Here at Junes, we are loudly and proudly pro-women. It’s woven into the very foundation of our company, and we talk about it all the time. Perhaps what we don’t discuss as much is that while we tend to focus our efforts on women over the border in Ciudad Juarez, in reality, we mean ALL women everywhere. While our gender faces an uphill battle in true equality, some groups, like women facing violence in Mexico, bear an unfair burden. In our own country, that burden is largely shouldered by women of color.
If you didn’t consider that before, you likely consider it now. As a nation, it seems we’ve reached a boiling point with both the exposure of racial inequalities and the demand to right the wrong. The current movement has brought to light the many ramifications of systemic racism rooted all the way back to our slave-owning past and the need to reconcile it once and for all. Perhaps this is why the upcoming holiday celebrating freedom is so important.
Oh, did you think we were talking about the Fourth of July? Well, we’re not. While the Fourth commemorates gaining our independence as a nation in 1776, the reality is that it wouldn’t mean freedom for everyone for another 89 years – almost an entire century later. For that, we celebrate Juneteenth – to honor the day the last slaves in America were informed of their freedom.
If you are assuming that occurred when Lincoln issued the Emancipation Proclamation in 1863, you would again be wrong. (Not trying to shame anyone here, btw – just educate!) It would be another 2 ½ years before Union General Gordon Granger would travel to Galveston, Texas to inform the state’s enslaved African-Americans that the Civil War had ended and they were, in fact, free. For that reason, we can remember June 19th, 1865 as the day that all Americans were truly free – an idea that has thankfully gained much traction in our present climate, despite the holiday remaining relatively unknown to a large part of the country until just last year. A petition to adopt Juneteenth as a national holiday went from 80,000 signatures at the end of May, 2020 to 1.5 million delivered to Congress in the fall. Just a few days ago, a bill making it so was signed into law.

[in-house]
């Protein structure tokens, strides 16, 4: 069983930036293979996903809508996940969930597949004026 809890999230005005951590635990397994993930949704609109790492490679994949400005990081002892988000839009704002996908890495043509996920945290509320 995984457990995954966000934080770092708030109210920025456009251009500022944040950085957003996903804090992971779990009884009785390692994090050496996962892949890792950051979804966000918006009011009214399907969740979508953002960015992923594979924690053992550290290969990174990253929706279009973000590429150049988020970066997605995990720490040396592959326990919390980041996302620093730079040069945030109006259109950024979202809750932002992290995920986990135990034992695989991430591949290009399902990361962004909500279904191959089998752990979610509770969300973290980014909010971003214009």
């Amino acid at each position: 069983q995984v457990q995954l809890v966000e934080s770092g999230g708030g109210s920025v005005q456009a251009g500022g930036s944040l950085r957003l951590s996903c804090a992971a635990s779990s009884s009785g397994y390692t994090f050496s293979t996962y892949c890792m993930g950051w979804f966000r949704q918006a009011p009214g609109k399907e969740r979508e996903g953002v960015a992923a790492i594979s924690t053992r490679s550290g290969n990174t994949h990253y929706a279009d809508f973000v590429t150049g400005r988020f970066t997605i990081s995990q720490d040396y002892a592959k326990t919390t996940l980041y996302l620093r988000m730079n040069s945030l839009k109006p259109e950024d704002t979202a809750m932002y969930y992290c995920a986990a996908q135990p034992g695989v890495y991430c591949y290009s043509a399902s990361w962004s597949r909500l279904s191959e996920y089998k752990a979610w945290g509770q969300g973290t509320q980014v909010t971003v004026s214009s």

That’s right, for the past 155 years Juneteenth was not recognized as a Federal holiday. In fact, it wasn’t even recognized as an official state holiday until 1980 when Texas became the first to designate it as such. Most states have since followed suit, (three are holding out – we’re looking at you Hawaii and the Dakotas), and in more recent times, individual companies and corporations stepped up and declared it one for themselves. The pressure worked, and for the first time in 2021, we’ll be celebrating Juneteenth as a national holiday. We wanted to take the opportunity to honor an incredible woman and fellow Texan who has been leading the charge in this effort.
We’re talking about Miss Opal Lee – a Marshall, TX born, Fort Worth raised educator, activist, and proud instigator – 94 years young today. Those who know her work think of her as “the Grandmother of Juneteenth,” while she thinks of herself as “just a little old lady in tennis shoes getting in everybody’s business.” Her words, not ours. If you already love her from that statement alone, you’re in good company, but here’s a little more about Miss Opal, her efforts, and her legacy.
At the age of 12, Opal Lee, along with her family, were the victims of a terrible hate crime. Living in a predominantly white neighborhood, an angry mob of over 500 supremacists gathered and destroyed her home – vandalizing and burning it to the ground. This experience pushed her into a life dedicated to activism and humanitarianism – in her vast body of work, she has focused efforts on affordable housing, AIDS outreach, volunteering for the betterment of her neighborhood in Tarrant County, and even urban farming to address food access, while providing jobs, training, and education. And that’s just to name a few big ones. Perhaps the biggest effort of all, however, has been her passion to realize Juneteenth as a national holiday. She’s the author of the aforementioned petition, but that’s only the tip of the iceberg.
In 2016, at the age of 89, Miss Opal walked all the way from her home in Fort Worth to the steps of the capitol to draw support for Juneteenth. Covering 2 ½ miles per day to honor the 2 ½ years it took for slaves in Texas to learn they were free, it’s a tradition she still upholds today. Miss Opal will once again embark on her journey this Juneteenth, and you can join her wherever you are in solidarity and further support her ongoing mission if you please through opalswalk2dc.com. While recognizing the holiday nationally is a great and necessary effort, there is still much work to be done in the areas of unity, social justice, and racial equality - her foundation’s larger focus.
Opal Lee is just one of the many women of color who is stepping up and leading the charge to make this country a more equal and therefore inherently better place. (Just look at what the ladies did in Georgia last year.) May we all follow their lead and rise up to not only realize, but work to correct the structural inequalities that persist as a direct result of our past. And may we see that while the final, official abolition of slavery may feel like a Texas problem, it’s bigger than even the state of “big-ness.” As Miss Opal has been known to say, “none of us are free ‘till we’re all free.”